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Explaining Domestic Violence Policy Outcomes in Chile and Argentina

Published online by Cambridge University Press:  02 January 2018

Abstract

This article explains why Chile has outperformed Argentina in policy responses to the problem of domestic violence. It argues that policy variation is due to both macro-level institutional features (state capacity and centralization) and to more contingent political factors that shape the structure, role, and resources of the women's policy agencies that coordinate and implement domestic violence policies. The initial design of Chile's National Women's Service has allowed it to act as a crucial “insider” ally to advocacy groups. In contrast, Argentina's National Women's Council has suffered repeated downgrading and loss of resources due to ideological conflicts and changes in government, rendering it unable to coordinate policy responses to domestic violence effectively or to act as an ally to advocates inside and outside the state seeking increased resources and more effective policy responses to violence against women.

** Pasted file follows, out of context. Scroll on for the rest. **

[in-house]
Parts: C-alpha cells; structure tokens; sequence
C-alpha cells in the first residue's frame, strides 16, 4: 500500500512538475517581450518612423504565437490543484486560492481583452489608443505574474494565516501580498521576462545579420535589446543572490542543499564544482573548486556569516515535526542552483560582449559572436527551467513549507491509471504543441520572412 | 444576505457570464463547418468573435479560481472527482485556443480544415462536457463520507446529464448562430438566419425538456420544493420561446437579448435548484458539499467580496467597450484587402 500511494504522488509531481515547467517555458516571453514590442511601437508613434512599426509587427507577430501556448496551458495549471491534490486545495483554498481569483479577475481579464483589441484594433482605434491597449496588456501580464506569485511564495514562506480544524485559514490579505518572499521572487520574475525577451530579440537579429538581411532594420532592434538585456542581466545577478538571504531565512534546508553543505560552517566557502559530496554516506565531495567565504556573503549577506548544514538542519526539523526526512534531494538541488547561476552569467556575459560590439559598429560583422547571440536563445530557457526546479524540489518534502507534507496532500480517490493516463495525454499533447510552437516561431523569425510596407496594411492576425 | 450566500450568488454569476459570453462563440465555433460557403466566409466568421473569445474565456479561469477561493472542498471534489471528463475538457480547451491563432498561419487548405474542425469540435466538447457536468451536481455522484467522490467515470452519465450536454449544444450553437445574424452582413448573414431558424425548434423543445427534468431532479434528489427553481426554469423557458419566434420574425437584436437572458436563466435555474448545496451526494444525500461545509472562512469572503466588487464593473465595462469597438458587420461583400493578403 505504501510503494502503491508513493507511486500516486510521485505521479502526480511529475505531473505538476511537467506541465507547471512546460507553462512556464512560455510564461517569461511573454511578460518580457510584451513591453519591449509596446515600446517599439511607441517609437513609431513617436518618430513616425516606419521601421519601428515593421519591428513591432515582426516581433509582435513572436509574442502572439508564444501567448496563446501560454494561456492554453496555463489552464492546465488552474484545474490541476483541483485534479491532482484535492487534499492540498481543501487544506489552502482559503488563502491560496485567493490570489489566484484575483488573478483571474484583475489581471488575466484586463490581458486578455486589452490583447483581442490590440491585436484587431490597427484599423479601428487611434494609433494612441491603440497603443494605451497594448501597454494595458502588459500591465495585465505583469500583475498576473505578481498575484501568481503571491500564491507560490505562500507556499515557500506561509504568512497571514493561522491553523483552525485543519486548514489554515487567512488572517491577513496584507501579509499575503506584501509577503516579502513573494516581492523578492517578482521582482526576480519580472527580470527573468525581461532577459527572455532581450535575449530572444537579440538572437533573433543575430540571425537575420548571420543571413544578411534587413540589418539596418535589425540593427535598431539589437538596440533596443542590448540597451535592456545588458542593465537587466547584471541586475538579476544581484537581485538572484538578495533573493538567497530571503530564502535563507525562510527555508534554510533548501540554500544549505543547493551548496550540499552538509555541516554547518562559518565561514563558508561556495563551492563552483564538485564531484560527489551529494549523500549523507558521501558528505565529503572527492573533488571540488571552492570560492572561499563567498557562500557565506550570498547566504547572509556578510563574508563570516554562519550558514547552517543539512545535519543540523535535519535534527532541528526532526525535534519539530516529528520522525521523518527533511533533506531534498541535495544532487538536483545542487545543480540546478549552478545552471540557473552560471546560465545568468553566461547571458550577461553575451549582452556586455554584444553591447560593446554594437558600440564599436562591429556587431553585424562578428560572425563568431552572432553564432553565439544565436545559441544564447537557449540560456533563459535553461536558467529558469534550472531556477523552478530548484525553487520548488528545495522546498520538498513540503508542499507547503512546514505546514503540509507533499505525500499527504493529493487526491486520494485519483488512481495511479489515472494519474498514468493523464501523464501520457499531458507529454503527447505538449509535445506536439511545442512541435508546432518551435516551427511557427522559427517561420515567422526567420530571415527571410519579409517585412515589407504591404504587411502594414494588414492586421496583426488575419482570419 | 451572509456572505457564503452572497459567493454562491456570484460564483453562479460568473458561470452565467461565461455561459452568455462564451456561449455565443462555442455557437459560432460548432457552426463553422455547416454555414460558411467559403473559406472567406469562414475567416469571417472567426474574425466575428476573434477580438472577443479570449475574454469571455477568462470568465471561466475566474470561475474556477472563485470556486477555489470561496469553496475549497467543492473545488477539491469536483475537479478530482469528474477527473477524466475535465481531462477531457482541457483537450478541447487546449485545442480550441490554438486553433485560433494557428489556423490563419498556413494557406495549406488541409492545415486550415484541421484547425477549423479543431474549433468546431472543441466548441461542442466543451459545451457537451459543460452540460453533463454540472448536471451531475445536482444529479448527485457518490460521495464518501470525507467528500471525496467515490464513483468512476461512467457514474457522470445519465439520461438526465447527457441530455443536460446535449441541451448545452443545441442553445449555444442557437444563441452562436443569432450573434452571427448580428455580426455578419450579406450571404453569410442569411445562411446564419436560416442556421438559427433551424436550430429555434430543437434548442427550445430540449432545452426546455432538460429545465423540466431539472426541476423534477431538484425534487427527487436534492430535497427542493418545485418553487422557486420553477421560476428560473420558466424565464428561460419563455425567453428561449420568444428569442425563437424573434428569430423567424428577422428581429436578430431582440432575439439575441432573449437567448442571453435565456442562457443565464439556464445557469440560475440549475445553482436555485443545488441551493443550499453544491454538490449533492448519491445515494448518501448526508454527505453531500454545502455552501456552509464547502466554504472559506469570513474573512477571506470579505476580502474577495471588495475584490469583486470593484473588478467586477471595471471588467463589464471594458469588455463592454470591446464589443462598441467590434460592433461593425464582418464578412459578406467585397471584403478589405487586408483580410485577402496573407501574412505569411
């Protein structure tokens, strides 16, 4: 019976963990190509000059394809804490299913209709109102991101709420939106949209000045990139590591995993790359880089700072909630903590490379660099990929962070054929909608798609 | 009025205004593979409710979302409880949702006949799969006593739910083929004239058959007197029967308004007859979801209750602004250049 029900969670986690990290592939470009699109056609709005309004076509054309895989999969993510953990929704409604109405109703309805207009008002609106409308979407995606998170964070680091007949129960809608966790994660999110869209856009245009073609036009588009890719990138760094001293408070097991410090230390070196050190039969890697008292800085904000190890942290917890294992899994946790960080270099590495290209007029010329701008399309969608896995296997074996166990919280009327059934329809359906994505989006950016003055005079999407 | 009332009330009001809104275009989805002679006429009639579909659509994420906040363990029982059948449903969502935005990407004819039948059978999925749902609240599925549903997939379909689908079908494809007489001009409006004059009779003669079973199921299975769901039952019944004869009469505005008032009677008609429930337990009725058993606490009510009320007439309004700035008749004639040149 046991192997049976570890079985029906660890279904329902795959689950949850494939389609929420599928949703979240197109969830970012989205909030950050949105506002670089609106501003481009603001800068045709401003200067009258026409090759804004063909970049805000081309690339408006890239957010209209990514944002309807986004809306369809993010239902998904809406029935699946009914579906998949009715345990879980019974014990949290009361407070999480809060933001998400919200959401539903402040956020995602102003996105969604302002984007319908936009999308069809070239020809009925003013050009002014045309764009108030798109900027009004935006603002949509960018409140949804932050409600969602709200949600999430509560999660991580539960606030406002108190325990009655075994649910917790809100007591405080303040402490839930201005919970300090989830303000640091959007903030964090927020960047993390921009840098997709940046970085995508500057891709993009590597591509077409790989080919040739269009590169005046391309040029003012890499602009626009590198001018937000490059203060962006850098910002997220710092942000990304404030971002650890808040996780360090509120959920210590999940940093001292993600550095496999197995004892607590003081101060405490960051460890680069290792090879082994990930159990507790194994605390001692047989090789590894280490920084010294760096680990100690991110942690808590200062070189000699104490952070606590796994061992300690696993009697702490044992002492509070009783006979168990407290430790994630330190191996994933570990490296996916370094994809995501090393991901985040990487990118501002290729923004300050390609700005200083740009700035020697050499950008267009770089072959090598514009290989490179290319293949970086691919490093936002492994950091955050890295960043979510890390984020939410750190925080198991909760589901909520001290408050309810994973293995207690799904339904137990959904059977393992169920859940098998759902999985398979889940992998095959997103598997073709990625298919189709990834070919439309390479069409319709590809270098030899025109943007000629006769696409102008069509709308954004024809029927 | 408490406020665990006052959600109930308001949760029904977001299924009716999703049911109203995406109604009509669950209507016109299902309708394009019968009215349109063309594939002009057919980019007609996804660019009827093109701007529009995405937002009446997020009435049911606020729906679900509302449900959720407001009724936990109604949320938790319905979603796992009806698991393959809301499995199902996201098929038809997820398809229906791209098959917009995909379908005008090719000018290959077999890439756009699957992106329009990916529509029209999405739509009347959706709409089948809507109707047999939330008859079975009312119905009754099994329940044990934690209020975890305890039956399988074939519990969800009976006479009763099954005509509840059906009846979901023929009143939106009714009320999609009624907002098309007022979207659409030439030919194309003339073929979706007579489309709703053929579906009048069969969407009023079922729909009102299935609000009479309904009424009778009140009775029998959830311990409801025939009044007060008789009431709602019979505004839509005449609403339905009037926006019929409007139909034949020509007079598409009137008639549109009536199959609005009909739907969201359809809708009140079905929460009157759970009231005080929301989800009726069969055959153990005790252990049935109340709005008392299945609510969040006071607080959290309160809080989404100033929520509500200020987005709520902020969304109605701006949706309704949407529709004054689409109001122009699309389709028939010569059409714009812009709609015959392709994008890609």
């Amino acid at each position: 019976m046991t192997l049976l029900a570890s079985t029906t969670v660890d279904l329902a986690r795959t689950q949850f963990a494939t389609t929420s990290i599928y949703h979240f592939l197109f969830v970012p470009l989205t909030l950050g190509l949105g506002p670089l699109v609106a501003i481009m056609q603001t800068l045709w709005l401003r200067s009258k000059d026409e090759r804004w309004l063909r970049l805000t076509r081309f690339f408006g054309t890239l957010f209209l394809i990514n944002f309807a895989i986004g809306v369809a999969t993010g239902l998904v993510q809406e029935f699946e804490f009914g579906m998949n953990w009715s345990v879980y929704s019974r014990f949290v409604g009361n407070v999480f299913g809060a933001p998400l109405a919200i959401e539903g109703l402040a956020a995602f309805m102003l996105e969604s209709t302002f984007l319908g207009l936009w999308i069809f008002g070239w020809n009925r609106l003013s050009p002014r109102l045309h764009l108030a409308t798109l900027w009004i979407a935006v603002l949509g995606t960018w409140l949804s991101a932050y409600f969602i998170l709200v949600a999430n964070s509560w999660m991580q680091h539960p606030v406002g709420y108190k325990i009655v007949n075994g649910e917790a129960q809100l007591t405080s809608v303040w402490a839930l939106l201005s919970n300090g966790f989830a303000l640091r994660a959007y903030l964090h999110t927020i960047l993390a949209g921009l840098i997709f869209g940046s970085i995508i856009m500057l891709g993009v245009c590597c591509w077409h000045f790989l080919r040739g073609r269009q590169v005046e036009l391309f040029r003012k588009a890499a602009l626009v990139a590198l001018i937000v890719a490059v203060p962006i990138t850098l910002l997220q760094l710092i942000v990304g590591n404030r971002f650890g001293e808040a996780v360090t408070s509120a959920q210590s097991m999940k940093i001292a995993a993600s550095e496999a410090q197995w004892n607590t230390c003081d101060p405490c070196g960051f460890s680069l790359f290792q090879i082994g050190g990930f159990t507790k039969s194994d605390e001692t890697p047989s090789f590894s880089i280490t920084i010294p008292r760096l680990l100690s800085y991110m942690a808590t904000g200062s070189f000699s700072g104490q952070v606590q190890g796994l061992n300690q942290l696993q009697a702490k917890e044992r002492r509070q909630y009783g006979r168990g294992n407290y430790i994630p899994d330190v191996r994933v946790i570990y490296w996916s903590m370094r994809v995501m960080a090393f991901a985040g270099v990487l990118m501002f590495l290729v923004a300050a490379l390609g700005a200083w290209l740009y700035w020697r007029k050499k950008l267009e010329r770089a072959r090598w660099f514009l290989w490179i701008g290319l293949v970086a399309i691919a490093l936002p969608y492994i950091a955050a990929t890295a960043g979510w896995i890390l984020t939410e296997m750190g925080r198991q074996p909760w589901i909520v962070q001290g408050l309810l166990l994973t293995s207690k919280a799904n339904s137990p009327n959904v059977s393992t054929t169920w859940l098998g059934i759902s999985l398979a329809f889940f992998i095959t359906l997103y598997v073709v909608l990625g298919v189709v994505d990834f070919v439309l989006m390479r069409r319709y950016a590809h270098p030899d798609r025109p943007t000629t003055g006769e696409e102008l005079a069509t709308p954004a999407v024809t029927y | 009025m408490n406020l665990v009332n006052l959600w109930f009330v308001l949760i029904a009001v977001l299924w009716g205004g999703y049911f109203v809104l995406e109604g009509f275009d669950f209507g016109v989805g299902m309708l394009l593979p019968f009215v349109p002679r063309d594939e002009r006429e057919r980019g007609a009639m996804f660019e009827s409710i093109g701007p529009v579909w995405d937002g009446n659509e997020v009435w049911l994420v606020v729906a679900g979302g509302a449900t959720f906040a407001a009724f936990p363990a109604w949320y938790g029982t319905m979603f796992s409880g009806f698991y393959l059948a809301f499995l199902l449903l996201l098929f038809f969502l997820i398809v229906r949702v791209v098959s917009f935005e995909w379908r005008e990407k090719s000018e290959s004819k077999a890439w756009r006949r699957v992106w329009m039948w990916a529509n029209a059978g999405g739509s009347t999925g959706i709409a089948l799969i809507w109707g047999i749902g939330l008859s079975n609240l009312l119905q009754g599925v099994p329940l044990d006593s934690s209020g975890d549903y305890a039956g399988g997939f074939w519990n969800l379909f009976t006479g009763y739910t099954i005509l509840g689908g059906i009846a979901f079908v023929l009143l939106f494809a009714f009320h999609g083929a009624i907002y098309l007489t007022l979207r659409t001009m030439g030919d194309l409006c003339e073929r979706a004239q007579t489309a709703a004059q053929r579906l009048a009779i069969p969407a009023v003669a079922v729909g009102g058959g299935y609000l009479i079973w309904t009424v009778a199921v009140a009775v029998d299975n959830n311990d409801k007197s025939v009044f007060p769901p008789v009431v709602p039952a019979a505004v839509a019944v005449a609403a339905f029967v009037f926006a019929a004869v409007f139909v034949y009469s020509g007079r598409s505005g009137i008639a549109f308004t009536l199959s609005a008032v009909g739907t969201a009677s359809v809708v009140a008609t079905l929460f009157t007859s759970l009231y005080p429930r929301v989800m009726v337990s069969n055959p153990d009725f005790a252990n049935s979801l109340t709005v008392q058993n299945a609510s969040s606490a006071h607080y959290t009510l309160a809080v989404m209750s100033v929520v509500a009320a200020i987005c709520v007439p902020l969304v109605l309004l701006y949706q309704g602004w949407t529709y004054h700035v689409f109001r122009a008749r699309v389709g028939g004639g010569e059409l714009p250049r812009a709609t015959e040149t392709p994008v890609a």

Type
Research Article
Copyright
Copyright © University of Miami 2010

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